Go to Contents Go to Navigation

(LEAD) (Yonhap Interview) Feelux's Chinese affiliate chief opens up about localization

All News 16:27 June 02, 2016

(ATTN: ADDS photos)
By Chung Joo-won

WEIHAI, China, June 2 (Yonhap) -- For many existing and prospective South Korean companies with global operations, true localization in China has been an ambition that many crave but few have achieved. Only after management remains rocky will companies admit that "cultural difference" is to blame.

Yet this cultural gap is solvable, whether it is between Korean companies and relevant local Chinese governments or between Korean companies and their Chinese employees, according to Hong Song-lin, the general manager of the Shandong operation of electric parts and lighting maker Feelux Optoelectron IC Co., Ltd. The South Korean mother company Feelux holds a 100 percent stake of Feelux Optoelectron.

"Like many other South Korean manufacturers in China, (Feelux) landed in China for low labor costs, as a joint company with a Chinese company," said the Feelux Optoelectron's Chinese chief with an ethnic Korean background during an interview with Yonhap News Agency in his office on Wednesday.

"In many cases, South Korean companies operating in China and the Chinese local government fail to meet each other's requests in doing business," Hong said. "We try to only take the competitive parts from both cultures and apply them to the management. This is where Feelux Optoelectron has its greatest strength."

The Shandong operation of Feelux Optoelectron was launched in 1997, five years after Feelux started business in China. In the two decades since the launch, the annual sales volume of the Shandong operation jumped about a hundredfold, from US$500,000 to $50 million.

South Korean firms are faced with many cultural differences in China, such as the corporate culture, the language barrier, the social culture and even the food culture, according to Hong.

"Looking back, things went easier for South Korean companies here when the Chinese economic and social circumstances remained relatively stable. But in the past five or six years, China has undergone significant changes in its labor law, labor costs and manpower supply," Hong said.

Now China is seeking to upgrade its own manufacturing and toll processing industry, driving already thriving companies in the field to move their operations to underdeveloped areas in the inner parts of China, Hong said. In late December 2015, Feelux Optoelectron Shandong moved its facilities from downtown Weihai to its sub-city of Rongcheng.

"This new drive by China has posed new challenges to South Korean firms here, because they have still been struggling to settle in major cities like Yantai, Chengdu and Weihai. For them, continuing operations in the inner regions is even more difficult."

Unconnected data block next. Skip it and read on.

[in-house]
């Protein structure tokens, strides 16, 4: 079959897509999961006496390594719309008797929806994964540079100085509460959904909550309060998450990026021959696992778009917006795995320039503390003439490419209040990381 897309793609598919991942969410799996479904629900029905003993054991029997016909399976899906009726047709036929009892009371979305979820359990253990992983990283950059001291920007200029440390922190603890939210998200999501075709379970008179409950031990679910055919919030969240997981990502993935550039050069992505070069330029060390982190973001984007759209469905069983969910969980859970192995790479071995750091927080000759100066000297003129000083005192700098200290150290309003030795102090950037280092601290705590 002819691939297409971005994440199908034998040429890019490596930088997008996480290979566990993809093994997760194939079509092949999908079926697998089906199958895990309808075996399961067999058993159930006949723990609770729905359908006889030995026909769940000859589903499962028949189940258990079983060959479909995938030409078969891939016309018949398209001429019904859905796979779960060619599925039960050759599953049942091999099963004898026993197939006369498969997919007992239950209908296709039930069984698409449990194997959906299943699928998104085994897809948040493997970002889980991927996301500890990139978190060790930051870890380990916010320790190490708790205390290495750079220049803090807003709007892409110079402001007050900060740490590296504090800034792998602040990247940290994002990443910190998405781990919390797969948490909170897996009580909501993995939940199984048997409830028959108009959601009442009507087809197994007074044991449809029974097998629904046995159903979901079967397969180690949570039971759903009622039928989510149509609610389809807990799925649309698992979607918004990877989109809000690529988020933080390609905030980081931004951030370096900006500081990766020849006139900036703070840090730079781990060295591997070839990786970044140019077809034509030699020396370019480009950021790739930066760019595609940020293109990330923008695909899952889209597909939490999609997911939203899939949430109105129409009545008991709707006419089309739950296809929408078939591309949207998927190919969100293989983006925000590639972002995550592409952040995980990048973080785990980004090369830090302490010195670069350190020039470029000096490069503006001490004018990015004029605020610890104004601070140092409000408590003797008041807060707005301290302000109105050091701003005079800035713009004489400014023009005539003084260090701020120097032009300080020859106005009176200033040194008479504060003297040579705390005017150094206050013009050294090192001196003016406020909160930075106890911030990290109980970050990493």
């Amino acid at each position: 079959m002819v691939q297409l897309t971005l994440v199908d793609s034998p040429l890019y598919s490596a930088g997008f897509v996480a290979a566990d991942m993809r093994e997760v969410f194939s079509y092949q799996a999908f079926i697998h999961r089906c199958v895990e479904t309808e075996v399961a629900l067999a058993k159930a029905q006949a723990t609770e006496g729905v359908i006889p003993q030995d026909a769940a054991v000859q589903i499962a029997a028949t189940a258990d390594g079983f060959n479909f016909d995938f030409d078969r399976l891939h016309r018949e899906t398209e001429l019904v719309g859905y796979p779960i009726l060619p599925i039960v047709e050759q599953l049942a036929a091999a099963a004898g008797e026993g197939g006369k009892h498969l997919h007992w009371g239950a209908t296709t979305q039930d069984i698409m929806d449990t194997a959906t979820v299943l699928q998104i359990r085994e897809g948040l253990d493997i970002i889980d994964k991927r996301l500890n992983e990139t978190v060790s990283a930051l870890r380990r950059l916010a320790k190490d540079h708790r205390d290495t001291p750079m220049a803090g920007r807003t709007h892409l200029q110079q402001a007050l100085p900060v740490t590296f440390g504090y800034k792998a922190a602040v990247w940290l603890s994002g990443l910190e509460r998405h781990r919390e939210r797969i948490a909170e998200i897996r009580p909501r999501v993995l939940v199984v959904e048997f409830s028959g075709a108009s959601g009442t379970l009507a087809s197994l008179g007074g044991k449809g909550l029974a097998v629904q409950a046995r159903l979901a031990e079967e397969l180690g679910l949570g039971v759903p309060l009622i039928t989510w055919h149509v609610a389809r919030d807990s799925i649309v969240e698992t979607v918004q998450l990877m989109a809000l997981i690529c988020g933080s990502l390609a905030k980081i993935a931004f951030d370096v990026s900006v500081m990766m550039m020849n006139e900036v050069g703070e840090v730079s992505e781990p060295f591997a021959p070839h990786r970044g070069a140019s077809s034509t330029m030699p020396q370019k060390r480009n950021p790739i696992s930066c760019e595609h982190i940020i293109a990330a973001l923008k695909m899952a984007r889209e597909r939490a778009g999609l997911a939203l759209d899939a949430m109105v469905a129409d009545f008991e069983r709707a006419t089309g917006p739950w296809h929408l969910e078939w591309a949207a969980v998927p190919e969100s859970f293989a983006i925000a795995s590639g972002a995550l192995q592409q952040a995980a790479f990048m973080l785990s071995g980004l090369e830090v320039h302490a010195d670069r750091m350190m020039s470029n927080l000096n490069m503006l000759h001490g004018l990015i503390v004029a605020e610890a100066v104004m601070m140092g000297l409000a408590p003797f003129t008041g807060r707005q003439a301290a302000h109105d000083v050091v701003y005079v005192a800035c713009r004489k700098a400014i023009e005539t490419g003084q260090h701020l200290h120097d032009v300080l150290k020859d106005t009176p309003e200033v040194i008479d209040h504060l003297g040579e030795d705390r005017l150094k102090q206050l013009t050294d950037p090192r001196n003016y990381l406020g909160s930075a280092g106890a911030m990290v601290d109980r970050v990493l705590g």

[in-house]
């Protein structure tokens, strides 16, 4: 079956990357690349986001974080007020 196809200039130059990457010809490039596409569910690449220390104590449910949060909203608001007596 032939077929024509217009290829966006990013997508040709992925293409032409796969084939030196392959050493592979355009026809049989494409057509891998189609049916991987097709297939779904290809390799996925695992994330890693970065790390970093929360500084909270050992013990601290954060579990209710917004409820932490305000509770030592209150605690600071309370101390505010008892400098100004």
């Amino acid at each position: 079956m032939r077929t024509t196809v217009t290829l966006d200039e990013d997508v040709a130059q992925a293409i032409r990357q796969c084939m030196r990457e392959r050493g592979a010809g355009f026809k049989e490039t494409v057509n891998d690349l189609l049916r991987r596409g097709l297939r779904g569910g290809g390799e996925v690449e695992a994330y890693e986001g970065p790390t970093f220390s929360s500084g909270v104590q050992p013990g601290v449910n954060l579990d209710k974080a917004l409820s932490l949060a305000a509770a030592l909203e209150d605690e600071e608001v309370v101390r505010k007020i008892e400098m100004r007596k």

Bilingual in Chinese and Korean, Hong switched workplaces from the Chinese state-controlled firm Beiyang Electric to the South Korean private company Feelux Optoelectron, which earned him experience and know-how about South Korean companies' localization in China.

"South Korean culture has the unrivaled eagerness for business output and performance that Chinese corporate culture lacks. We also try to remind the workers to prioritize corporate profit, since they will benefit more from a successful company than a struggling one."

A "company profit first" policy is a difficult concept for Chinese workers, according to Hong who hails from Jilin Province, northeastern China.

"Back when I worked for a Chinese state-run company, I visited South Korea for a business training session. After I returned, my boss asked me how it went," he reminisced. "I told him that South Korean workers put corporate profit first, but he found the very concept somewhat perplexing."

As for the strength of Chinese corporate culture, he picked fairness and flexibility, particularly pointing to its human resource management system.

"Corporate rankings not only go up but also down. The payrolls also differ according to the characteristics of the work. This makes sense, because bigger contributions to corporate profit must be rewarded with bigger payrolls."

A while ago, his company's vice president of the Shandong operation and team leader were ordered to switch positions based on their performance.

"There was even a case where a truck driver of the company was appointed the head of a regional production facility. That's something you don't see in companies in South Korea," Hong said.

Creating factions within companies, which takes place in many South Korean companies, is shunned in China, according to Hong.

"Factions cannot work without an authoritarian hierarchy. But the workers here have a natural anti-sentiment for such culture."

Chinese workers also find it tough to accept South Koreans' "bbali bbali" attitude, translated in English as "hurry up," which emphasizes speedy operations, he added.

Now, with construction under way on China's first museum on lighting by his company, which is expected to be completed in late October, Hong wishes to see the company increase its cultural presence in the region.

The museum, under construction in Rongcheng, will be mostly the replica of the beautifully designed Feelux lighting museum in Yangju, north of Seoul.

"In the past two decades, we focused on bulking up in size and numbers," Hong said. "We'd like to play a cultural role in the region as well with the museum's construction."


Send Feedback
How can we improve?
Thanks for your feedback!